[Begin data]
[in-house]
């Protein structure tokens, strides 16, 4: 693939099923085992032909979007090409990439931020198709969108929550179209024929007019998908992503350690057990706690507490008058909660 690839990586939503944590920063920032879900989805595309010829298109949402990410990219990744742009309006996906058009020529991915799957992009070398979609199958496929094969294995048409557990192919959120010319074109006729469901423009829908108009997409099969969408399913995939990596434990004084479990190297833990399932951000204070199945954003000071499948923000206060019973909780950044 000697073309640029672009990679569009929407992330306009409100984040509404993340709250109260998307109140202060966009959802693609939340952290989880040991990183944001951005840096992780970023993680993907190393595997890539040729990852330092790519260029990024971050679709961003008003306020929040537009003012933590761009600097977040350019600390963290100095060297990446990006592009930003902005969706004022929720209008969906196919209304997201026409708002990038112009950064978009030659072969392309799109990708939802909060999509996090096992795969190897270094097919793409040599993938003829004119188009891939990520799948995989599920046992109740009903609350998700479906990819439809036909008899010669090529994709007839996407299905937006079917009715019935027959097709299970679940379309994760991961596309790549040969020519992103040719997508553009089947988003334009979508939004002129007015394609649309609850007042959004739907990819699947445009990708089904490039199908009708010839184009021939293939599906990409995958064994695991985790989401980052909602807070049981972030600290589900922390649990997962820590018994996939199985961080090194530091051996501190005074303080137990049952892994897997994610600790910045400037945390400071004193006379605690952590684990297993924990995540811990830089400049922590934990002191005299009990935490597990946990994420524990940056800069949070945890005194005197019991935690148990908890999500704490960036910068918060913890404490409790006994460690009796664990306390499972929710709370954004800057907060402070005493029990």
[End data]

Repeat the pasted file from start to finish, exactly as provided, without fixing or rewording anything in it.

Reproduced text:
[in-house]
């Protein structure tokens, strides 16, 4: 693939099923085992032909979007090409990439931020198709969108929550179209024929007019998908992503350690057990706690507490008058909660 690839990586939503944590920063920032879900989805595309010829298109949402990410990219990744742009309006996906058009020529991915799957992009070398979609199958496929094969294995048409557990192919959120010319074109006729469901423009829908108009997409099969969408399913995939990596434990004084479990190297833990399932951000204070199945954003000071499948923000206060019973909780950044 000697073309640029672009990679569009929407992330306009409100984040509404993340709250109260998307109140202060966009959802693609939340952290989880040991990183944001951005840096992780970023993680993907190393595997890539040729990852330092790519260029990024971050679709961003008003306020929040537009003012933590761009600097977040350019600390963290100095060297990446990006592009930003902005969706004022929720209008969906196919209304997201026409708002990038112009950064978009030659072969392309799109990708939802909060999509996090096992795969190897270094097919793409040599993938003829004119188009891939990520799948995989599920046992109740009903609350998700479906990819439809036909008899010669090529994709007839996407299905937006079917009715019935027959097709299970679940379309994760991961596309790549040969020519992103040719997508553009089947988003334009979508939004002129007015394609649309609850007042959004739907990819699947445009990708089904490039199908009708010839184009021939293939599906990409995958064994695991985790989401980052909602807070049981972030600290589900922390649990997962820590018994996939199985961080090194530091051996501190005074303080137990049952892994897997994610600790910045400037945390400071004193006379605690952590684990297993924990995540811990830089400049922590934990002191005299009990935490597990946990994420524990940056800069949070945890005194005197019991935690148990908890999500704490960036910068918060913890404490409790006994460690009796664990306390499972929710709370954004800057907060402070005493029990």